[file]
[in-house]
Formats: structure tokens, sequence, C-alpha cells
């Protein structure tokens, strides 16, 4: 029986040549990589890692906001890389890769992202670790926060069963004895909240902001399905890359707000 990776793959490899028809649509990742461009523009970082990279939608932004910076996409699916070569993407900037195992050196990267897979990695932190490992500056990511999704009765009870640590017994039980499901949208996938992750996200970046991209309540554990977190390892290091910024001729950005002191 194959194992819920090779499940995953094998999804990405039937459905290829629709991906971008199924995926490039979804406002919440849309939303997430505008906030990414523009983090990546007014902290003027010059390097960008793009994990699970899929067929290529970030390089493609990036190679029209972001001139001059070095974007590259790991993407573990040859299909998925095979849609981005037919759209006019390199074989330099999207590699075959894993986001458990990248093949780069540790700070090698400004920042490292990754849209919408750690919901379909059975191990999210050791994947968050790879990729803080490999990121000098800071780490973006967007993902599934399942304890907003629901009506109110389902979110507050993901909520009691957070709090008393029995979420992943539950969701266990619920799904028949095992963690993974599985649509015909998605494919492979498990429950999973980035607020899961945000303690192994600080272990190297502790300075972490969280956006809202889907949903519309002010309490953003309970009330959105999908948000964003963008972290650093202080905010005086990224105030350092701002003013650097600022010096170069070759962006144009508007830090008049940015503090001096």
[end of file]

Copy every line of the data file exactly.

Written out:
[in-house]
Formats: structure tokens, sequence, C-alpha cells
């Protein structure tokens, strides 16, 4: 029986040549990589890692906001890389890769992202670790926060069963004895909240902001399905890359707000 990776793959490899028809649509990742461009523009970082990279939608932004910076996409699916070569993407900037195992050196990267897979990695932190490992500056990511999704009765009870640590017994039980499901949208996938992750996200970046991209309540554990977190390892290091910024001729950005002191 194959194992819920090779499940995953094998999804990405039937459905290829629709991906971008199924995926490039979804406002919440849309939303997430505008906030990414523009983090990546007014902290003027010059390097960008793009994990699970899929067929290529970030390089493609990036190679029209972001001139001059070095974007590259790991993407573990040859299909998925095979849609981005037919759209006019390199074989330099999207590699075959894993986001458990990248093949780069540790700070090698400004920042490292990754849209919408750690919901379909059975191990999210050791994947968050790879990729803080490999990121000098800071780490973006967007993902599934399942304890907003629901009506109110389902979110507050993901909520009691957070709090008393029995979420992943539950969701266990619920799904028949095992963690993974599985649509015909998605494919492979498990429950999973980035607020899961945000303690192994600080272990190297502790300075972490969280956006809202889907949903519309002010309490953003309970009330959105999908948000964003963008972290650093202080905010005086990224105030350092701002003013650097600022010096170069070759962006144009508007830090008049940015503090001096």